I just have a warning for you readers: this is a really harsh read. You see, I never have issues with gore or blood, so I was okay with the vivid imagery. It certainly wasn't pleasing, but that didn't leave me enjoying the book less. Many reviewers did not enjoy the book for the fact that the goriness was very harsh. So, I would advise to keep caution, but honestly people? This is non-fiction. The book wouldn't be the same without this realness. We readers would not be able to feel what Ishmael had gone through, you know?

A Long Way Gone literally took me a long way away to Sierra Leone, and this book seriously is energetic, heart-breaking, raw and full of feelings that many books have difficulty providing readers with. Ishmael Beah is the kind of person who will inspire you and make you so interested with the culture that he is writing about in the novel. After reading, I had to do a presentation on Sierra Leone, and I immediately felt so comfortable with its facts and information that this book felt like home. I just wish it had that extra push in the beginning—I had no knowledge of where Beah was going to take us.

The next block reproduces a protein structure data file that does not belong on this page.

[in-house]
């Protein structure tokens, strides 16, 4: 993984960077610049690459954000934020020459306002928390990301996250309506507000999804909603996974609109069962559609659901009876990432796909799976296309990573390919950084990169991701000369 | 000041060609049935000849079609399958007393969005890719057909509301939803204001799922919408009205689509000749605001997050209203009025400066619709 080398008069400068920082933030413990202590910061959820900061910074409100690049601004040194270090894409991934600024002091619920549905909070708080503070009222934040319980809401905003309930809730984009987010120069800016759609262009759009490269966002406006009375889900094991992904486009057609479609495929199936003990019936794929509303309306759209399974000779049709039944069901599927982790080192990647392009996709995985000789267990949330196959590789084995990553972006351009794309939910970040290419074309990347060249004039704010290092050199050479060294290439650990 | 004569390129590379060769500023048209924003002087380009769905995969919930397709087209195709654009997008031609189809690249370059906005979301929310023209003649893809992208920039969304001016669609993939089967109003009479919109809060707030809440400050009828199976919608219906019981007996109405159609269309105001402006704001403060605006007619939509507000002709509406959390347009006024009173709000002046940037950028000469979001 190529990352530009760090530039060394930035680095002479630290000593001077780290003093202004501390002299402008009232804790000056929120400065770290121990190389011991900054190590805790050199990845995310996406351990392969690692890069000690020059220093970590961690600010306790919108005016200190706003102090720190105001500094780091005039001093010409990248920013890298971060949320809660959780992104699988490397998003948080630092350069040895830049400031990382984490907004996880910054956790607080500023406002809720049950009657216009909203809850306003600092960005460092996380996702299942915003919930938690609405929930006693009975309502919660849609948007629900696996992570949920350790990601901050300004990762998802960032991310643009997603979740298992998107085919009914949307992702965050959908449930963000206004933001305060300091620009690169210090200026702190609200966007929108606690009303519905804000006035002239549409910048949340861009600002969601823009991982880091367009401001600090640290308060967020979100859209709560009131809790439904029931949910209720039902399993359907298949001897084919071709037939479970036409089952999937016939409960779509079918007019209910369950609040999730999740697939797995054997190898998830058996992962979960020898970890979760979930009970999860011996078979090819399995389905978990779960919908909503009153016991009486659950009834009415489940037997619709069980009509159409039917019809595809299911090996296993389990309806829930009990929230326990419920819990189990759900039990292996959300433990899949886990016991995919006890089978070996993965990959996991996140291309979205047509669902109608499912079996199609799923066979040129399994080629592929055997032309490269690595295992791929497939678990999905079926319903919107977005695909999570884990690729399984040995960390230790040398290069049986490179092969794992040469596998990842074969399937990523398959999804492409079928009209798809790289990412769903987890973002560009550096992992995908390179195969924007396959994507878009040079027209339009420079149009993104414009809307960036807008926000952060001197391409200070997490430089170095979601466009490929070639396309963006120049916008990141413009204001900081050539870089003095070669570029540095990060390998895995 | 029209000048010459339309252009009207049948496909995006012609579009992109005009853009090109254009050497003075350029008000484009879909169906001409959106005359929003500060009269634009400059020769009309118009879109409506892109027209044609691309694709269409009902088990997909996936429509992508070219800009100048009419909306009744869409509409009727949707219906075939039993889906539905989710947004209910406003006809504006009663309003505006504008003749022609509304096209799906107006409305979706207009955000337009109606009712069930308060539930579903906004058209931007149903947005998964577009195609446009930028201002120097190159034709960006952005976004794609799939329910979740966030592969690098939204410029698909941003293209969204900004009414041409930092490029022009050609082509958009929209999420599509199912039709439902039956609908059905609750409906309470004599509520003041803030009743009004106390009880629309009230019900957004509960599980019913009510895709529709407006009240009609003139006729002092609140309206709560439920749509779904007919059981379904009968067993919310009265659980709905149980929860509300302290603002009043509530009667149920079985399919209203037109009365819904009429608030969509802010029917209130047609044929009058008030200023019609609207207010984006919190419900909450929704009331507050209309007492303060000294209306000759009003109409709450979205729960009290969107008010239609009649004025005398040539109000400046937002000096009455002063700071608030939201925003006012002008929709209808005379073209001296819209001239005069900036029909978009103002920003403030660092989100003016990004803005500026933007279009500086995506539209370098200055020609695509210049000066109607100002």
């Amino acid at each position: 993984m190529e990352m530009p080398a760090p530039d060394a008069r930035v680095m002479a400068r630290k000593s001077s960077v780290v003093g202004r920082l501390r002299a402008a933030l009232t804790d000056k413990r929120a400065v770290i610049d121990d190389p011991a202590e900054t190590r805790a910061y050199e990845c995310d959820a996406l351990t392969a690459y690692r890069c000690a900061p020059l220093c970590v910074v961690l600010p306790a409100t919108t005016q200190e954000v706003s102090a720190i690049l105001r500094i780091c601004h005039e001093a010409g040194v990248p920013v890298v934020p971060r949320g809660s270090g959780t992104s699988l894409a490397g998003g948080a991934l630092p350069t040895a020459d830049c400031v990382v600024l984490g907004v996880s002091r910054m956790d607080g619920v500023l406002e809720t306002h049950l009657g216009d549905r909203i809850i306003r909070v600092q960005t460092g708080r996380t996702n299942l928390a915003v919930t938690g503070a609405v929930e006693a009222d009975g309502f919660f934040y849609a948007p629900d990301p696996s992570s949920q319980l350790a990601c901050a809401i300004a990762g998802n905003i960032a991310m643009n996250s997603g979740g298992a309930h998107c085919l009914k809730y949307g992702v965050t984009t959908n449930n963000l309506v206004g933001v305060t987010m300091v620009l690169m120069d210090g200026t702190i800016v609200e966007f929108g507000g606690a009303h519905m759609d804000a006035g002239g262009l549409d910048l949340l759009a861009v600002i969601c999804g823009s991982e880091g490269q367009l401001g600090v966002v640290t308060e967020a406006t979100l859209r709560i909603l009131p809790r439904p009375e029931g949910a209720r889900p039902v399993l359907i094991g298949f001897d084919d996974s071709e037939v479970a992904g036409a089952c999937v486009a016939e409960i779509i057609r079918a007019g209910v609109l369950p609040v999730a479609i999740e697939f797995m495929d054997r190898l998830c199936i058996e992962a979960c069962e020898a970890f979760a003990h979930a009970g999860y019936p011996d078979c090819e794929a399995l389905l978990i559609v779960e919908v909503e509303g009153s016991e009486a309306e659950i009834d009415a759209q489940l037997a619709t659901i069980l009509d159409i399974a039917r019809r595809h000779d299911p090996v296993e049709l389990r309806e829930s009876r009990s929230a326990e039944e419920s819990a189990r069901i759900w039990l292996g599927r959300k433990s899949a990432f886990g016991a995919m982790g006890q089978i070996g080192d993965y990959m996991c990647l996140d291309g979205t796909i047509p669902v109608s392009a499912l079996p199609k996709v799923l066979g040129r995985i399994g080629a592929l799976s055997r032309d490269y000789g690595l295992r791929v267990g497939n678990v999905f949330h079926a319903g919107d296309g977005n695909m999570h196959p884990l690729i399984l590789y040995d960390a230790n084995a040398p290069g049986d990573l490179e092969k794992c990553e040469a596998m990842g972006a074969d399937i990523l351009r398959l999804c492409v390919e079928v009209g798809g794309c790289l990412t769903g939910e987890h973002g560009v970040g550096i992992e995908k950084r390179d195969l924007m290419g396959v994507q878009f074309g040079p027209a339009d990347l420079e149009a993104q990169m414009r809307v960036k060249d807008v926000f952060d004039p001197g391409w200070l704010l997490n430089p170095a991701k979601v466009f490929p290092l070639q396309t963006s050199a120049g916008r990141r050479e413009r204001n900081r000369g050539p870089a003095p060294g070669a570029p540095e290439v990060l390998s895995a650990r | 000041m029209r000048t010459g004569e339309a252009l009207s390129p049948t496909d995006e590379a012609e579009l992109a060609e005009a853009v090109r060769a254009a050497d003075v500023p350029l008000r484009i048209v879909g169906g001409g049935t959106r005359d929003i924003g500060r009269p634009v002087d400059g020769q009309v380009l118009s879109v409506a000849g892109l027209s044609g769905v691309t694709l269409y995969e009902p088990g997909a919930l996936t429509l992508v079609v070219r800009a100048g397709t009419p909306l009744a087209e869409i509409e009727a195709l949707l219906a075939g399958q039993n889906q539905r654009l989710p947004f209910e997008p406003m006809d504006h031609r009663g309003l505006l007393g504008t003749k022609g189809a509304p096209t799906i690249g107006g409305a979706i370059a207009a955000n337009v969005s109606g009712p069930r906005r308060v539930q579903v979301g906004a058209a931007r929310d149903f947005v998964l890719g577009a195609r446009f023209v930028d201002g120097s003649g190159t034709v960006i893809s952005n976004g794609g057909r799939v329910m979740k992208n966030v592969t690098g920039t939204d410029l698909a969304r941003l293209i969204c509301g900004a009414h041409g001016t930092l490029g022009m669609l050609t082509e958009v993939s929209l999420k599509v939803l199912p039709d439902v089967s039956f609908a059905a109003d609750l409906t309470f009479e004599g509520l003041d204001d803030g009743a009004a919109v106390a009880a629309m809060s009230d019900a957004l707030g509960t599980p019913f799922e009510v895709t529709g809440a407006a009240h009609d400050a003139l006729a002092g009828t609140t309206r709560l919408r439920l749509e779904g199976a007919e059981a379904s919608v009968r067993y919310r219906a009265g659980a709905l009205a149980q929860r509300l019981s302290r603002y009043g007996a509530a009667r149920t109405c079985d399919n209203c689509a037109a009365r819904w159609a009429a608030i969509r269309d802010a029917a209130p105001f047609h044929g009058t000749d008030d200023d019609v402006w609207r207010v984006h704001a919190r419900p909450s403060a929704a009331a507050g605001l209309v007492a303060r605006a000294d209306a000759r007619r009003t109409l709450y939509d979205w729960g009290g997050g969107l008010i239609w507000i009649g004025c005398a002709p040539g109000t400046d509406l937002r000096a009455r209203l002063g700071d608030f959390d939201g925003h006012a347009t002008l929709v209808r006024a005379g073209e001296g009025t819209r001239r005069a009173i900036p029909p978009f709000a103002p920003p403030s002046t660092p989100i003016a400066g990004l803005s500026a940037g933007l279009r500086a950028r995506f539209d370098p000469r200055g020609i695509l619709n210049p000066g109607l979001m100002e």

What are some books/memoirs that are similar to Beah's? Have you heard of Ishmael Beah and his story before?

No comments :

Post a Comment

I love comments, I always read them, they always make my day and help me improve my posts. Thank you!